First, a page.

The Real Deal on Retail Sales Numbers
This week’s headlines… The Commerce Department released the latest retail sales numbers this past week. The headlines seem clear enough. For example, the U.S. News & World Report wrote “Retail Sales Surge 1.7% in October.” That seems simple and self-explanatory. Yet, this metric is a little more complex than that.
The media has varied in its coverage of this number. Usually, though not always, they report the month-over-month change. Certainly, that is an important number in analyzing the most recent fluctuations in consumer spending. It can serve as a bit of a canary in the coalmine to emerging trends. But monthly fluctuations do not give a particularly robust view as to the longer-term.
If you were to read, for example, MarketWatch’s “U.S. Retail Sales Jump 1.7%, but High Inflation Plays a Role,” you may not feel like there is a real retail recovery going on. Considering that the Consumer Price Index surged 6.2% in October (the highest in 30 years), you might assume that a 1.7% increase in the amount that consumers spent compared to the pricing pressures at play in the marketplace was an anemic number at best. The conventional wisdom is usually right; inflated prices play out as inflated sales gains. Additionally, those inflated prices eventually always slow consumer spending down as more the price of goods outpaces what consumers are willing or able to pay.
Now, don’t get me wrong. This analysis was correct. Inflation did play a role and it will play a role for the foreseeable future.
Meanwhile, Forbes reported “Fueled by Travel Uptick and Holiday Shopping US Retail Sales Rose in October.” The uptick in travel is great news and certainly a factor behind sales increases. Travel fell off a cliff during the pandemic—creating challenges for high street brands that rely on tourism retail. While global travel is not expected to rebound before 2023 at the earliest (most likely 2024), domestic travel has According to the TSA, as of November 18th checkpoint travel numbers were at 84.2% of 2019 levels. They were, of course, 2.3 times higher than the same day in 2020.
Certainly, an early jump on holiday shopping may also be a factor behind these numbers. The Christmas creep—retailers encouraging holiday shopping earlier and earlier in the calendar year is nothing new. Gen-Xers may vaguely remember their teenage mall days in the 1980s when holiday decorations did not go up until right after Thanksgiving (early 80s) and then right before (late 80s). Increasingly now it is the day after Halloween. Regardless, news of supply chain disruptions and goods shortages (especially with toys) may have sparked consumers to start shopping earlier.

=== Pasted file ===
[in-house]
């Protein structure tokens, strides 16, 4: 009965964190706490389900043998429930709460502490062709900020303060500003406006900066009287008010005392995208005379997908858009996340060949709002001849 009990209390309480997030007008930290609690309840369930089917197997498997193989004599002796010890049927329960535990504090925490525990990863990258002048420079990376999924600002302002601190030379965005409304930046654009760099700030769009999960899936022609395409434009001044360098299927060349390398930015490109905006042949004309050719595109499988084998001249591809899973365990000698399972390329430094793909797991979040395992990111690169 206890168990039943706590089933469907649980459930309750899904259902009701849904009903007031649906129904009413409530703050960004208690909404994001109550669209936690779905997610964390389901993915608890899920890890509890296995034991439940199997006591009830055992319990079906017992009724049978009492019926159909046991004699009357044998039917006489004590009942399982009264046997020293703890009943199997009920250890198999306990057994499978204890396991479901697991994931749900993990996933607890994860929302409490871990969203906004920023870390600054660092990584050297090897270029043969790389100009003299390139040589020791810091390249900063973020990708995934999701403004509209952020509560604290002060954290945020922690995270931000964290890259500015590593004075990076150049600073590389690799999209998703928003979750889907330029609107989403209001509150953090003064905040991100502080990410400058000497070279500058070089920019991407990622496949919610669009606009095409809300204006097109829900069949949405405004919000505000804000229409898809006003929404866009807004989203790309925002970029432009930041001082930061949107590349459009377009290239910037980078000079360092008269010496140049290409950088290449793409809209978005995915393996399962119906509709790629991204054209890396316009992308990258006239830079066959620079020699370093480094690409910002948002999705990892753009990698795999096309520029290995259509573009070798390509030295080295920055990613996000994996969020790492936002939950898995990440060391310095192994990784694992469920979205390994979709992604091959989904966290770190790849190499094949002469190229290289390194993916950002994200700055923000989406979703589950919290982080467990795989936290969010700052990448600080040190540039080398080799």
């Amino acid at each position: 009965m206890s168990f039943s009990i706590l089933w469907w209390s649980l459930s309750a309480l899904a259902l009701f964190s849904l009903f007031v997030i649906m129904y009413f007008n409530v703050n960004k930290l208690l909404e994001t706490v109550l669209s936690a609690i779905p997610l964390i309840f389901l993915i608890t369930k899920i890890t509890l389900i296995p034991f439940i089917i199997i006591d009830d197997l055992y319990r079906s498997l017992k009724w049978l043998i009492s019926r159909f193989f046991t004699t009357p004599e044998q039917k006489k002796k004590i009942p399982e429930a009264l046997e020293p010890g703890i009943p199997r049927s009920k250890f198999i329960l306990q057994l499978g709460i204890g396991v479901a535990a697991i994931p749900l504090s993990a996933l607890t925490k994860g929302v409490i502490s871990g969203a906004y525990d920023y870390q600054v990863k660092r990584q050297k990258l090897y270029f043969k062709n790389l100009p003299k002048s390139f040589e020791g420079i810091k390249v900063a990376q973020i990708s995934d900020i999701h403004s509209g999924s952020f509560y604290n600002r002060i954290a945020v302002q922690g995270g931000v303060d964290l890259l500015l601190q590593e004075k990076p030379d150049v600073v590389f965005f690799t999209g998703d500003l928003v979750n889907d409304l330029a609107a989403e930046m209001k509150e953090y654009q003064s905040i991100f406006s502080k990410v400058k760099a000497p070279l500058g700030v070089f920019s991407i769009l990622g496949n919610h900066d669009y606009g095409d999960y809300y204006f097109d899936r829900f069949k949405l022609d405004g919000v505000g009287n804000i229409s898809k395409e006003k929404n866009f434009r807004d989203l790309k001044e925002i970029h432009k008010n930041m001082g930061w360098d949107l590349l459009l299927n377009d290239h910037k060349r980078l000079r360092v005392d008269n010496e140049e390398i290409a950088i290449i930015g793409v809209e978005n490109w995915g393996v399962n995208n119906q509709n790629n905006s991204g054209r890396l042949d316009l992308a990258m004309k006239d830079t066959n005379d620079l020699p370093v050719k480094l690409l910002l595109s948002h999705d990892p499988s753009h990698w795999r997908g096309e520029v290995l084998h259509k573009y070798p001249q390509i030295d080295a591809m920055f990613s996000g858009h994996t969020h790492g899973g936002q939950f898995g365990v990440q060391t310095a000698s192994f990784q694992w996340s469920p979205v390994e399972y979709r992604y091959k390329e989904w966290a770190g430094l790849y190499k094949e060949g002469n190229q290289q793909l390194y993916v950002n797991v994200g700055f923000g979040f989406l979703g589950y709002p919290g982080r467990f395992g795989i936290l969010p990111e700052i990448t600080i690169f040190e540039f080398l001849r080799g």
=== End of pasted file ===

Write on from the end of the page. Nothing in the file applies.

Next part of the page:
I do not dispute this analysis either. I agree and this also begs the question of whether record holiday shopping season projections will come to fruition. Here is why; that metric simply compares November and December sales from one year to the next within certain categories. October holiday shopping wouldn’t show up in the traditional comparisons. Virtually every group out there is predicting between 7.0% and 15.0% growth this year. So, will the National Retail Federation’s prediction of a record-setting holiday shopping season (between 8.5% and 10.5%) happen?
I still think so. Here is why… Monthly numbers are important, but if that is all you look at you risk losing sight of the forest through the trees. In normal times, you would look at them as well as the broader perspective of annual (Y-o-Y) numbers. The only problem is we are coming off an incredibly abnormal time. If you really want to gauge how retail is doing currently, the best comparison is against 2019—our last “normal” year. So how does retail stack up? Pretty amazingly.
Total retail sales (all categories) were up 16.0% against 2020. They were up 22.5% against 2019.
Total department store sales were up 27.6% against 2020. They were up 16.1% against 2019.
General merchandise sales (big box superstores) were up 15.9% from 2020 but 21.4% against 2019.
Apparel sales were up 25.8% against 2020. They were up 16.6% against 2019.
Building and garden supply sales were up 10.2% against 2020. They were up 30.0% against 2019.
Health and personal care stores were up 7.4% against 2020. They were up 11.8% against 2019.
Sporting goods, hobby, musical instrument, and bookstores; up 17.6% Y-o-Y, but up 37.9% from 2019.
Grocery sales were up 9.0% Y-o-Y, and 18.8% from 2019.
Restaurants up 29.3% from last year, but up 10.4% from 2019.
And non-store retail (eCommerce) is up 10.4% from 2020, but a whopping 40.4% from where it was in 2019 before the pandemic.
Every retail category is up significantly. That includes categories that did well during the pandemic (grocery, home improvement, sporting goods, eCommerce) as well as those that struggled (restaurants, department stores, apparel, etc.). Keep in mind that for most of the previous decade before the pandemic total retail sales growth annually was consistently in the 2% to 3% range—far from double-digits. eCommerce growth was typically in the 13% to 17% range.
So, what does this all mean? It means that consumers are on a spending spree because most (see last week’s commentary) are in a far better place financially than they were before the pandemic. Yes, inflation may have played a role in October. Same goes for early holiday shopping. But do not lose sight of the forest through the trees.
See you next week,